B.A. Ballou & Co. v. Citytrust

218 Conn. 749, 591 A.2d 126 (1991)



A bailment involves a delivery of the thing bailed into the possession of the bailee, under a contract to return it to the owner according to the terms of the agreement. A relationship of bailor-bailee arises when the owner, while retaining general title, delivers personal property to another for some particular purpose upon an express or implied contract to redeliver the goods when the purpose has been fulfilled, or to otherwise deal with the goods according to the bailor's directions. In bailment, the owner or bailor has a general property interest in the goods bailed. The bailee, on the other hand, has mere possession of items left in its care pursuant to the bailment.


The plaintiff jewelry manufacturer, B.A. Ballou and Company, Inc., alleges that the defendant, Citytrust, wrongfully appropriated the plaintiff’s scrap metal while it was in the possession of a third party, Bridgeport Rolling Mills Company (Brimco), a metal fabricator. Brimco supplied Ballou with sheets of stock brass, and Ballou shipped its leftover brass back to Brimco, which commingled it with scrap brass received from other companies. Brimco shipped the accumulated scrap to a processing mill, which added new base metal and formed the finished brass that Brimco kept in its inventory for future orders. Because Brimco commingled the scrap metal and had it remanufactured by a third party, there was no way of determining whether any of the scrap sent to Brimco by Ballou ever returned to Ballou as finished brass. Brimco entered into a security agreement with defendant Citytrust for a line of credit,  secured by an interest in all of Brimco’s inventory. Without Ballou’s knowledge, Brimco led Citytrust to believe that it owned all the scrap metal in its possession and when Citytrust took possession of Brimco’s assets, Ballou brought an action against Citytrust for its alleged conversion of Ballou’s scrap metal. The trial court held that a bailment existed and entered judgment in favor of the manufacturer, which Citytrust appealed, claiming that the trial court incorrectly concluded that a bailment existed, improperly shifted the burden of proof to Citytrust to prove that a bailment did not exist, and improperly calculated the damages.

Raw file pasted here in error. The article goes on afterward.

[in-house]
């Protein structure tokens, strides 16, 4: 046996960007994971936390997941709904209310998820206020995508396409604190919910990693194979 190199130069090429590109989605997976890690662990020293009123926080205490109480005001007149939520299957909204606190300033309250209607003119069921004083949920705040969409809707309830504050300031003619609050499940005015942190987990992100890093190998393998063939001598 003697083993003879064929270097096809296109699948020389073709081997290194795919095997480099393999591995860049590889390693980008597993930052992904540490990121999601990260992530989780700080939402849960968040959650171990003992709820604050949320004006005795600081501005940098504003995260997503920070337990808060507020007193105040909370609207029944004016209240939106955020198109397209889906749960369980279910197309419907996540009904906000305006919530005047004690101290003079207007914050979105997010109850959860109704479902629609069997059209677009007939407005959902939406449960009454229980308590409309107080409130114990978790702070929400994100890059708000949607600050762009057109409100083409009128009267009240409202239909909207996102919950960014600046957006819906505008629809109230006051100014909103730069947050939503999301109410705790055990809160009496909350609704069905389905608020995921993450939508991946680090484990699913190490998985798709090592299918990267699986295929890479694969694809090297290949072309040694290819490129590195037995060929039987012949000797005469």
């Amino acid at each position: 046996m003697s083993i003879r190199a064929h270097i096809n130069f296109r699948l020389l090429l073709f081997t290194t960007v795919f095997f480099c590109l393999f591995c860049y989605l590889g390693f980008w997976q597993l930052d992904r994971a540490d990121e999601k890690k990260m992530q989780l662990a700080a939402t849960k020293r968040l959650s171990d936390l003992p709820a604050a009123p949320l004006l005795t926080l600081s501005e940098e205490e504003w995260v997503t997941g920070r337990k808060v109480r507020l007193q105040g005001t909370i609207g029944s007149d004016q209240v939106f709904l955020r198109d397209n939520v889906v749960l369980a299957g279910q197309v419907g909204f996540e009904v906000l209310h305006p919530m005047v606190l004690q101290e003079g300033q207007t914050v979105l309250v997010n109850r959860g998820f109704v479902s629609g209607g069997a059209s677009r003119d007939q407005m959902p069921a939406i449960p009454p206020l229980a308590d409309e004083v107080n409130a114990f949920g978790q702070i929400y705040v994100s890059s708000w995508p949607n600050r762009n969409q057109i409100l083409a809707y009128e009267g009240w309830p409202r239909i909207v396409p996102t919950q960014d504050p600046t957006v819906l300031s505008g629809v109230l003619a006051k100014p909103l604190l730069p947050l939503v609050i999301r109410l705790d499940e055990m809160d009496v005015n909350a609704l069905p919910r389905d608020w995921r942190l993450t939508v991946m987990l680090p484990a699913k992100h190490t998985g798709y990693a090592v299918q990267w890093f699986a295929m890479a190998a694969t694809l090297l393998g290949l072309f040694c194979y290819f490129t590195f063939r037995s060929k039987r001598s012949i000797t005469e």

Does a bailment exist when the property in question, scrap metal, has been altered and comingled with new metal, leaving it unrecognizable as the property it once was?




There was no evidence that the property returned was the product of the property delivered. The court concluded that the arrangement between the manufacturer and the mills company could not constitute a bailment. The court reversed the judgment in favor of the manufacturer in its action to recover damages for an alleged conversion of the manufacturer’s property.

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